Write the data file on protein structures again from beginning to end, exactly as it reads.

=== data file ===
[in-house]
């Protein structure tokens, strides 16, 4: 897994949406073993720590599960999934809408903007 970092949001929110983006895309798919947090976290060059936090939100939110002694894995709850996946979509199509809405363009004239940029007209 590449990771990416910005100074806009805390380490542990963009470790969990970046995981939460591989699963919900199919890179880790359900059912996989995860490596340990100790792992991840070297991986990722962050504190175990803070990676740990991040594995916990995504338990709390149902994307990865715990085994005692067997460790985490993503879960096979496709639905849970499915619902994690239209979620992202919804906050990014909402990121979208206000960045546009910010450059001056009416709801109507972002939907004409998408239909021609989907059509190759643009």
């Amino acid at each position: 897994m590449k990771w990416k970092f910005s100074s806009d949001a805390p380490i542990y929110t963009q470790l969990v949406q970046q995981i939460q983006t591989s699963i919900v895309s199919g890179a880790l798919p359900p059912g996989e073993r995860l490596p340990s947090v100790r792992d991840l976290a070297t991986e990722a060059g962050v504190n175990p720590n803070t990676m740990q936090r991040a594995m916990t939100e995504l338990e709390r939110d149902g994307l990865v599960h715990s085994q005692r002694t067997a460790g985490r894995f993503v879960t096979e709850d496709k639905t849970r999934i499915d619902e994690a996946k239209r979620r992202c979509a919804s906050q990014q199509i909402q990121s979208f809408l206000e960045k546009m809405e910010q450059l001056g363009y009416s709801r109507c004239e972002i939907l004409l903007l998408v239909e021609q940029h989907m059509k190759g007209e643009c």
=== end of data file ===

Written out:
[in-house]
């Protein structure tokens, strides 16, 4: 897994949406073993720590599960999934809408903007 970092949001929110983006895309798919947090976290060059936090939100939110002694894995709850996946979509199509809405363009004239940029007209 590449990771990416910005100074806009805390380490542990963009470790969990970046995981939460591989699963919900199919890179880790359900059912996989995860490596340990100790792992991840070297991986990722962050504190175990803070990676740990991040594995916990995504338990709390149902994307990865715990085994005692067997460790985490993503879960096979496709639905849970499915619902994690239209979620992202919804906050990014909402990121979208206000960045546009910010450059001056009416709801109507972002939907004409998408239909021609989907059509190759643009």
């Amino acid at each position: 897994m590449k990771w990416k970092f910005s100074s806009d949001a805390p380490i542990y929110t963009q470790l969990v949406q970046q995981i939460q983006t591989s699963i919900v895309s199919g890179a880790l798919p359900p059912g996989e073993r995860l490596p340990s947090v100790r792992d991840l976290a070297t991986e990722a060059g962050v504190n175990p720590n803070t990676m740990q936090r991040a594995m916990t939100e995504l338990e709390r939110d149902g994307l990865v599960h715990s085994q005692r002694t067997a460790g985490r894995f993503v879960t096979e709850d496709k639905t849970r999934i499915d619902e994690a996946k239209r979620r992202c979509a919804s906050q990014q199509i909402q990121s979208f809408l206000e960045k546009m809405e910010q450059l001056g363009y009416s709801r109507c004239e972002i939907l004409l903007l998408v239909e021609q940029h989907m059509k190759g007209e643009c």